Now, with that said, it is going to really depend and that leads me into my next question, what grafts do you do the most and how many per year? Now this is an important question because you want to find what the surgeon is most comfortable with. Some people will go in and they’ll be like, I want a bone patella and that is something that the surgeon might not be comfortable with. So you either have to decide, do I find a different surgeon who is really good with that, or do I stick with this surgeon? And maybe they’re really good at doing a quad tendon graft. Now that’s where it’s okay to ask them, because sometimes they’ll just say like, oh, you’ll get a hamstring tendon and you’re done.
But I think that there is value in asking. Also asking them their opinion on the pros and cons based on your goals and who you are, and allow them to explain, well, this is why I think that this is best, and then do your own research with it. Right? But this allows you to know what is in their wheelhouse and what they feel most comfortable with.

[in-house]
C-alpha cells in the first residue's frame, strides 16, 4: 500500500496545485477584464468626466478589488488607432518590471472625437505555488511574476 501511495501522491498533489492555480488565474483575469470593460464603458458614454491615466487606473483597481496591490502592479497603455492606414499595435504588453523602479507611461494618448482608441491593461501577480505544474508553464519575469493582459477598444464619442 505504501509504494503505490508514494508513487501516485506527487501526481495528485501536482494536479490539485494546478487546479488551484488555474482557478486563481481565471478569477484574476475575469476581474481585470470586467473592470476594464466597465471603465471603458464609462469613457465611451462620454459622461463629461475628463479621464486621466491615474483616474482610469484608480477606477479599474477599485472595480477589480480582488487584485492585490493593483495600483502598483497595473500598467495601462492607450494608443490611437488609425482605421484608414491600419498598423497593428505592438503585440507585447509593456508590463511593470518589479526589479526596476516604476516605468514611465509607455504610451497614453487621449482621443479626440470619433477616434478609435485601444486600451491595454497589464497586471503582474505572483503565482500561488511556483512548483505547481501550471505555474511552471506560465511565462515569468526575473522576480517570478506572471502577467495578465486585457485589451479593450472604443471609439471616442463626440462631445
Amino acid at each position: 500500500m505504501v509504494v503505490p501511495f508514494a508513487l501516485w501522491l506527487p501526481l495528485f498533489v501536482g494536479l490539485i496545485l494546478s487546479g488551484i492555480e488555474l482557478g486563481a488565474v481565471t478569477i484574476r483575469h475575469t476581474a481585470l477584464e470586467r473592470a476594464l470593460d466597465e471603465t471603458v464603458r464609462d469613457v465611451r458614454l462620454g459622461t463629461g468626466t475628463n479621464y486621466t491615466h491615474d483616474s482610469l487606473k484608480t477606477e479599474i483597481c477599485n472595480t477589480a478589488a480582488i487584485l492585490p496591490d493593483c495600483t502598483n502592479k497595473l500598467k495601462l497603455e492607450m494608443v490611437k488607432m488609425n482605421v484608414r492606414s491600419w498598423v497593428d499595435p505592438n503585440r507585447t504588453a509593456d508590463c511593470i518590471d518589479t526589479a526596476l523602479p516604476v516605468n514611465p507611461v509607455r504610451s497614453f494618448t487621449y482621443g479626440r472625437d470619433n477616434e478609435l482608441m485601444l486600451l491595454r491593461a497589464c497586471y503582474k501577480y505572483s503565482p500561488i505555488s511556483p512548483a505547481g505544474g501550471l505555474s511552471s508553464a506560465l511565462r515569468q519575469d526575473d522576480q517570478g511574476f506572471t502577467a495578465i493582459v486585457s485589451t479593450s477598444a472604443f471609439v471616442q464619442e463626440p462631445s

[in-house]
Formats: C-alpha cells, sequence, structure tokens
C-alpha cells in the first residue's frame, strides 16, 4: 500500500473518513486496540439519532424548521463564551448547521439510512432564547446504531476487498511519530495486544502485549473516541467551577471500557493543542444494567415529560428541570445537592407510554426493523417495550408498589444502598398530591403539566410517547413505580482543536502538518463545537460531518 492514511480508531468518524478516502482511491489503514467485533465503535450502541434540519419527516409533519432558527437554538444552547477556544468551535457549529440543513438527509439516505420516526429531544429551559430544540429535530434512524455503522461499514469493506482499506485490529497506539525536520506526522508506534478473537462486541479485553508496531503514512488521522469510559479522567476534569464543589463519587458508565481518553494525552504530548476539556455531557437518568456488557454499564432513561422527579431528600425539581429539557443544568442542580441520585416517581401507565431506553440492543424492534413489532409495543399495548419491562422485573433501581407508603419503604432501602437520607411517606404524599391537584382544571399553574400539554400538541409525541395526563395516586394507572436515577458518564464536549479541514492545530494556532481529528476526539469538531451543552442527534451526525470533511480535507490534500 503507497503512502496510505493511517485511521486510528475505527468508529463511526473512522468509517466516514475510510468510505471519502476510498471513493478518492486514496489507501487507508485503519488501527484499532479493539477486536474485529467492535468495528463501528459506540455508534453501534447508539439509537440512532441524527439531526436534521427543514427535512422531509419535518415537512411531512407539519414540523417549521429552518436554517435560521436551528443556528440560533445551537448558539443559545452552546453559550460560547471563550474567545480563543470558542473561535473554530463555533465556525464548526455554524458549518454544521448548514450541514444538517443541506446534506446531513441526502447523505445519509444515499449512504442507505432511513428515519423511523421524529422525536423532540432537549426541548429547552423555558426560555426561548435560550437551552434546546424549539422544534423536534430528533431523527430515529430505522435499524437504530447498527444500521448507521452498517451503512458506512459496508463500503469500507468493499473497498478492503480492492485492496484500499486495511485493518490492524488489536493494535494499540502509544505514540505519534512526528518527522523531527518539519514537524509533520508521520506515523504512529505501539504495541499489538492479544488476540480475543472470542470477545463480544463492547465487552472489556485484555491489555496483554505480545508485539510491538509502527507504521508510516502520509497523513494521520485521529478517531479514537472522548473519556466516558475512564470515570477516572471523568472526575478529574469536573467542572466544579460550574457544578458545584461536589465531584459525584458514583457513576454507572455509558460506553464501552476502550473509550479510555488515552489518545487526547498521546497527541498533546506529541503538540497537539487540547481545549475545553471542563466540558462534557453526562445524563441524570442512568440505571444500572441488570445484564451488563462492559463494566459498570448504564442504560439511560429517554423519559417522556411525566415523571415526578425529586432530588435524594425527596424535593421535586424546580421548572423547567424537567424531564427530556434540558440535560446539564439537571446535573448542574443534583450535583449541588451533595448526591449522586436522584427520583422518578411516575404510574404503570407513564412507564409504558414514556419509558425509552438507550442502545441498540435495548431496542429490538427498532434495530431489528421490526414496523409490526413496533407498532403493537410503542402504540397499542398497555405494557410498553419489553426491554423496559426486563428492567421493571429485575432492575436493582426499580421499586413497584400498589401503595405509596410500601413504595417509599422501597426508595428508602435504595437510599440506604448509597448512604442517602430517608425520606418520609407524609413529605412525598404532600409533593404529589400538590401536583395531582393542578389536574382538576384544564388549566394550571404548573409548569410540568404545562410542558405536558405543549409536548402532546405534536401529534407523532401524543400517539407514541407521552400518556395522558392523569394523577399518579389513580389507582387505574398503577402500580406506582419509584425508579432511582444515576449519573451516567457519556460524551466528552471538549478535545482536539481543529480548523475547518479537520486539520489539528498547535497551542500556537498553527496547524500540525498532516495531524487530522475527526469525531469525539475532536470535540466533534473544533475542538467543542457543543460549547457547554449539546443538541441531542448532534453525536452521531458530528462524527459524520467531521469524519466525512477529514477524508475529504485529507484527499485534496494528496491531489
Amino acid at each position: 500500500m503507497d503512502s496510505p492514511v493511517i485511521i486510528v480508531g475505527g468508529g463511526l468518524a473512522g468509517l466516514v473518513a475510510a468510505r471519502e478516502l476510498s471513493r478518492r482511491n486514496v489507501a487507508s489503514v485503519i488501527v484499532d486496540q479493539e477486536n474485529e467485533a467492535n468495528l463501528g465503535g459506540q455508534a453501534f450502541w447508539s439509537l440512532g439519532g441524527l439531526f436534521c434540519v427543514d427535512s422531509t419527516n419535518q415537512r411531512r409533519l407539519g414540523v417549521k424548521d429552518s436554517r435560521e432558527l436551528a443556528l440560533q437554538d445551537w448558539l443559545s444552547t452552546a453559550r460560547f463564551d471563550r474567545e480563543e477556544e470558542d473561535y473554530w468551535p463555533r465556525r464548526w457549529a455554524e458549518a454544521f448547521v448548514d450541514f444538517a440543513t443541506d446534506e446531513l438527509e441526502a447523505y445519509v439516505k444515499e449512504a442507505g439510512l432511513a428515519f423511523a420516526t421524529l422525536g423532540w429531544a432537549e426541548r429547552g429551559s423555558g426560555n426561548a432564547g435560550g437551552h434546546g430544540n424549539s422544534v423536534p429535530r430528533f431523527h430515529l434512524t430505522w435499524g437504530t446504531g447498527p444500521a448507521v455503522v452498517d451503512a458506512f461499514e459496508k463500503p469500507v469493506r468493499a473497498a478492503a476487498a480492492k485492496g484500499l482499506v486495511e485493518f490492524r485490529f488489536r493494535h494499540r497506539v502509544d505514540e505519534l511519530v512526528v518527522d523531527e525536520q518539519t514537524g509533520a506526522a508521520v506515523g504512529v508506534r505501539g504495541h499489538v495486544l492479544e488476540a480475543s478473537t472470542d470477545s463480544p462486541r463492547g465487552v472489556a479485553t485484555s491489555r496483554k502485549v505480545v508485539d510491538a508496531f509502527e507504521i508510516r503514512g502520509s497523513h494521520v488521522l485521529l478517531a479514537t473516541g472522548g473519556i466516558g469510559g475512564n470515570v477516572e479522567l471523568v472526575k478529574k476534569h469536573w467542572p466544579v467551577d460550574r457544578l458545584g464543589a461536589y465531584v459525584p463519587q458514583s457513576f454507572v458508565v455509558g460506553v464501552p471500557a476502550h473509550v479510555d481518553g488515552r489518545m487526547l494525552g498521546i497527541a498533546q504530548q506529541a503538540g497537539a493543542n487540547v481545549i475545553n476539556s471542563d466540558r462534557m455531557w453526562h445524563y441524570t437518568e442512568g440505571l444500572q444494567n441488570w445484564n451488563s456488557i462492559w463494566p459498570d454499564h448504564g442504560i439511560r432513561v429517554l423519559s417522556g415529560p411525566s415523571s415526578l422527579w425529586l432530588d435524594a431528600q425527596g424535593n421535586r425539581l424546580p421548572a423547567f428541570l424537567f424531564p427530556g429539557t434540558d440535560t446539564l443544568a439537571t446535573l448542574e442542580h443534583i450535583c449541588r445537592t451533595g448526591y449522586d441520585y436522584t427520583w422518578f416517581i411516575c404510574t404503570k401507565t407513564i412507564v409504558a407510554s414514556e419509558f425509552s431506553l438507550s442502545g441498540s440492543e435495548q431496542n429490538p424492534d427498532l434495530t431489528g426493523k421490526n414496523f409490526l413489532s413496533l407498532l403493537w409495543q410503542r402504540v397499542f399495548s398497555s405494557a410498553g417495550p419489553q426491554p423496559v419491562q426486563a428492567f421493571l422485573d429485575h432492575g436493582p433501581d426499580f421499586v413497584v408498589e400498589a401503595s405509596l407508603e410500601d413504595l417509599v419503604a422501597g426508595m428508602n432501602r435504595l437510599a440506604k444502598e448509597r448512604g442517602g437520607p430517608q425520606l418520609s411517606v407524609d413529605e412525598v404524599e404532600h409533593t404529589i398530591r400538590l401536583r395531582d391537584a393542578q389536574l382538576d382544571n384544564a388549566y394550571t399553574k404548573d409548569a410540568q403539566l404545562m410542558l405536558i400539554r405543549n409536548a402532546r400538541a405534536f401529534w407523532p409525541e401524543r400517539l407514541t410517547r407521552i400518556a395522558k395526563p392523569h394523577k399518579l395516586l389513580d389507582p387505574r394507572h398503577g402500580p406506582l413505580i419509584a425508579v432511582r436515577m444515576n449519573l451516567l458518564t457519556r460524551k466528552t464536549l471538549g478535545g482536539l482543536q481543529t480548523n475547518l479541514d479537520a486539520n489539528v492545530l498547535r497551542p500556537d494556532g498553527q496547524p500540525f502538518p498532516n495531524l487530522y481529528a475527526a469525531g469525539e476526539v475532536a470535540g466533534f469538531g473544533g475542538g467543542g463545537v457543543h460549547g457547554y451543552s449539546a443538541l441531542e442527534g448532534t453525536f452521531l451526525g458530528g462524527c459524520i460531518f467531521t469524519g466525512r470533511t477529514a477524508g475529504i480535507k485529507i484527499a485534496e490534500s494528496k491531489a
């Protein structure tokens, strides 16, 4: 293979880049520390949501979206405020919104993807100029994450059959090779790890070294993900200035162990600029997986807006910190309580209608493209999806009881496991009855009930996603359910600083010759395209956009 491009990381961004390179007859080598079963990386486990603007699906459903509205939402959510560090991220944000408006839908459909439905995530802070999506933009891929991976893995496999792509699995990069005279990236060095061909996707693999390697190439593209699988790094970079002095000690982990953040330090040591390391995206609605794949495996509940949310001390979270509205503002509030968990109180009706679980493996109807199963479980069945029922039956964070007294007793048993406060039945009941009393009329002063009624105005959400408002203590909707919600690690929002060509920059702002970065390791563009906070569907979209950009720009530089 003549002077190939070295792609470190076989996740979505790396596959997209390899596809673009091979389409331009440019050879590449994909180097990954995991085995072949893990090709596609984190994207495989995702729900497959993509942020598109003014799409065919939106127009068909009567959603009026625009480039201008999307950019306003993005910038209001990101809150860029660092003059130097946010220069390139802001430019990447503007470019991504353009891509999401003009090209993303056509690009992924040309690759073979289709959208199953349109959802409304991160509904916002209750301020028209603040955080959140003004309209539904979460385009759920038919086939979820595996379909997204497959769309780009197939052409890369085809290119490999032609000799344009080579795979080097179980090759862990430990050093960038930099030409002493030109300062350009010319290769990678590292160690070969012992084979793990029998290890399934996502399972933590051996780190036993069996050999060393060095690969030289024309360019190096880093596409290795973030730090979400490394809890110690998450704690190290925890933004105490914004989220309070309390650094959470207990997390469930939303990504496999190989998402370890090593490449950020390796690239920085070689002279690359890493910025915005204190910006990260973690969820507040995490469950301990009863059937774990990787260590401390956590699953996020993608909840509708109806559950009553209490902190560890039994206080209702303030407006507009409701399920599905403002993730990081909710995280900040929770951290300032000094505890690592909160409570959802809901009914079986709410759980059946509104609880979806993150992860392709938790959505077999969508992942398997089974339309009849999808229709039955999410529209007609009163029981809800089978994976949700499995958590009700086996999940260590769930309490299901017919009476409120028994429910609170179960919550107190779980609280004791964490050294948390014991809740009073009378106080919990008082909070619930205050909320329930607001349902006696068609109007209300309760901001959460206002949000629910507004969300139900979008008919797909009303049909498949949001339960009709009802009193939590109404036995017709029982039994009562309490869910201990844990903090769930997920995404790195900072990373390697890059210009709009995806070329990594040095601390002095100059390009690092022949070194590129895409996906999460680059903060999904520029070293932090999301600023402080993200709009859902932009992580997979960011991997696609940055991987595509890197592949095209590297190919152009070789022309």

And to the second part of this question, how many per year? I think that there is value to that because you know when you are trying to work with somebody, you know, say someone asks me How many shoulders have you worked with? Or How many ACLS athletes have you worked with? You know, I want to be able to give them an answer to that and know that I have gotten in the reps to be able to show I’ve worked with these clients and these people who are going through this issue.
So the same thing can be said with the surgeon of asking, you know, how many reps have they had in terms of ACL surgeries of this specific graft have you done each year. And I think that if you ask that in a very respectful way, they will happily respond to that. So then that leads to number four, which is, do I need physical therapy before surgery?
Now, depending on the injury and insurance and whether you decide to have surgery, all these things are very important to consider. But I believe that physical therapy sometimes called prehab, or prehabilitation that you hear all the time, that rehab before surgery is very, very, very, very, important.
So, research really supports having this prehab and this ability to restore your knee function back to where it normally is. That means getting your range of motion back, letting the swelling calm down, making sure that the quads are still staying really, really strong because what you’ll notice is that some weakness will set in or maybe some atrophy to the quads.